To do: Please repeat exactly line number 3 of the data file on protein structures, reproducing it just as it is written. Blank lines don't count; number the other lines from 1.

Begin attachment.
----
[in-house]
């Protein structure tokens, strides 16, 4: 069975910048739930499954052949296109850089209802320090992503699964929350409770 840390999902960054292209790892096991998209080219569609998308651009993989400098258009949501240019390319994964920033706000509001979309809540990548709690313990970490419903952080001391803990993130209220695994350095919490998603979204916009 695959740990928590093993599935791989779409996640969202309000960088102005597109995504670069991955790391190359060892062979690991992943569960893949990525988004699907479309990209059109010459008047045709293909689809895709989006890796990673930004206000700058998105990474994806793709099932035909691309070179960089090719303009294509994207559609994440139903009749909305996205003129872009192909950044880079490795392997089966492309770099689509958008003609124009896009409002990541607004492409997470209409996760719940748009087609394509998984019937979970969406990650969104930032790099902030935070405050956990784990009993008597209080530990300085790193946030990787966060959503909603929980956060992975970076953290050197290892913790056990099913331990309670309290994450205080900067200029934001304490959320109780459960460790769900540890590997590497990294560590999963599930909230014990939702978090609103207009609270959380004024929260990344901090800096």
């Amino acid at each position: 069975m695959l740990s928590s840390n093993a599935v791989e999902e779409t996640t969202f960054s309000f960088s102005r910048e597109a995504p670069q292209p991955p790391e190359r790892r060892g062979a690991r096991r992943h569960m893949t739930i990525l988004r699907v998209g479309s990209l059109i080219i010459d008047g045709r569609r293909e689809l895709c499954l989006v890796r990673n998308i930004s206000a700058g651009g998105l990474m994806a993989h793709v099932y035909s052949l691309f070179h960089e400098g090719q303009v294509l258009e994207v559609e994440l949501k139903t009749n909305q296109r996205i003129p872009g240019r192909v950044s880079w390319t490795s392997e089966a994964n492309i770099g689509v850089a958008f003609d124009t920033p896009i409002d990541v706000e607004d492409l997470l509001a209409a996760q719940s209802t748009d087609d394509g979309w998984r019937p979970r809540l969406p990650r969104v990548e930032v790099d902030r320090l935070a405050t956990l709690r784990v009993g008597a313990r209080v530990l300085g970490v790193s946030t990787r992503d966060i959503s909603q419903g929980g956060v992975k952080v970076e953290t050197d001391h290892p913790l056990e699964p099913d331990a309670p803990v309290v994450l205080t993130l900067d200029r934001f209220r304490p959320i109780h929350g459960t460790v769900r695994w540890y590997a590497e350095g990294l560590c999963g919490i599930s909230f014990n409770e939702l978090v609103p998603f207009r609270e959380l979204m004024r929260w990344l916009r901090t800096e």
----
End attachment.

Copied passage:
């Amino acid at each position: 069975m695959l740990s928590s840390n093993a599935v791989e999902e779409t996640t969202f960054s309000f960088s102005r910048e597109a995504p670069q292209p991955p790391e190359r790892r060892g062979a690991r096991r992943h569960m893949t739930i990525l988004r699907v998209g479309s990209l059109i080219i010459d008047g045709r569609r293909e689809l895709c499954l989006v890796r990673n998308i930004s206000a700058g651009g998105l990474m994806a993989h793709v099932y035909s052949l691309f070179h960089e400098g090719q303009v294509l258009e994207v559609e994440l949501k139903t009749n909305q296109r996205i003129p872009g240019r192909v950044s880079w390319t490795s392997e089966a994964n492309i770099g689509v850089a958008f003609d124009t920033p896009i409002d990541v706000e607004d492409l997470l509001a209409a996760q719940s209802t748009d087609d394509g979309w998984r019937p979970r809540l969406p990650r969104v990548e930032v790099d902030r320090l935070a405050t956990l709690r784990v009993g008597a313990r209080v530990l300085g970490v790193s946030t990787r992503d966060i959503s909603q419903g929980g956060v992975k952080v970076e953290t050197d001391h290892p913790l056990e699964p099913d331990a309670p803990v309290v994450l205080t993130l900067d200029r934001f209220r304490p959320i109780h929350g459960t460790v769900r695994w540890y590997a590497e350095g990294l560590c999963g919490i599930s909230f014990n409770e939702l978090v609103p998603f207009r609270e959380l979204m004024r929260w990344l916009r901090t800096e």